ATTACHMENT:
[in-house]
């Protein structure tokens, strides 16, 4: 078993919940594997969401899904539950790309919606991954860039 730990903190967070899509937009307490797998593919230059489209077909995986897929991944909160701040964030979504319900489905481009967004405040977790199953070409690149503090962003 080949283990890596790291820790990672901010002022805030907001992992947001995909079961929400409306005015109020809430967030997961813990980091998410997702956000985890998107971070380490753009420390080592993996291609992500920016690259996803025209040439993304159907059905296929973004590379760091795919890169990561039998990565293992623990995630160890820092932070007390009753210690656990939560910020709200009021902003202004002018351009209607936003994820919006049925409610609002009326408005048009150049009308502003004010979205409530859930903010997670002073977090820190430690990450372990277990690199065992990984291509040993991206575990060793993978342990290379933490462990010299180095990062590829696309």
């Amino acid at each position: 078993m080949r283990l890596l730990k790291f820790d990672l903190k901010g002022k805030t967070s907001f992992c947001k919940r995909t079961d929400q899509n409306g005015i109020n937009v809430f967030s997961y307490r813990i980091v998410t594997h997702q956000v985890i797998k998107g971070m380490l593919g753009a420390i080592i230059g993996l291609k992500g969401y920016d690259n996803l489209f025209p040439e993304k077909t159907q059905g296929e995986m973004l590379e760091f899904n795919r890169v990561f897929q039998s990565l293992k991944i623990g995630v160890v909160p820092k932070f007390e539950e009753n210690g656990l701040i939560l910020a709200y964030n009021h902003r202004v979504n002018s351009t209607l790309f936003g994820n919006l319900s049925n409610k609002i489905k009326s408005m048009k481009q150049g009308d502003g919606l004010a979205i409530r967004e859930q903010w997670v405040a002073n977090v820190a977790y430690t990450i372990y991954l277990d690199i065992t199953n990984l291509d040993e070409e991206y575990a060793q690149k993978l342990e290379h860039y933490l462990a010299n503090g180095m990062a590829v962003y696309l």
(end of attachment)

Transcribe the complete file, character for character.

[in-house]
């Protein structure tokens, strides 16, 4: 078993919940594997969401899904539950790309919606991954860039 730990903190967070899509937009307490797998593919230059489209077909995986897929991944909160701040964030979504319900489905481009967004405040977790199953070409690149503090962003 080949283990890596790291820790990672901010002022805030907001992992947001995909079961929400409306005015109020809430967030997961813990980091998410997702956000985890998107971070380490753009420390080592993996291609992500920016690259996803025209040439993304159907059905296929973004590379760091795919890169990561039998990565293992623990995630160890820092932070007390009753210690656990939560910020709200009021902003202004002018351009209607936003994820919006049925409610609002009326408005048009150049009308502003004010979205409530859930903010997670002073977090820190430690990450372990277990690199065992990984291509040993991206575990060793993978342990290379933490462990010299180095990062590829696309």
């Amino acid at each position: 078993m080949r283990l890596l730990k790291f820790d990672l903190k901010g002022k805030t967070s907001f992992c947001k919940r995909t079961d929400q899509n409306g005015i109020n937009v809430f967030s997961y307490r813990i980091v998410t594997h997702q956000v985890i797998k998107g971070m380490l593919g753009a420390i080592i230059g993996l291609k992500g969401y920016d690259n996803l489209f025209p040439e993304k077909t159907q059905g296929e995986m973004l590379e760091f899904n795919r890169v990561f897929q039998s990565l293992k991944i623990g995630v160890v909160p820092k932070f007390e539950e009753n210690g656990l701040i939560l910020a709200y964030n009021h902003r202004v979504n002018s351009t209607l790309f936003g994820n919006l319900s049925n409610k609002i489905k009326s408005m048009k481009q150049g009308d502003g919606l004010a979205i409530r967004e859930q903010w997670v405040a002073n977090v820190a977790y430690t990450i372990y991954l277990d690199i065992t199953n990984l291509d040993e070409e991206y575990a060793q690149k993978l342990e290379h860039y933490l462990a010299n503090g180095m990062a590829v962003y696309l």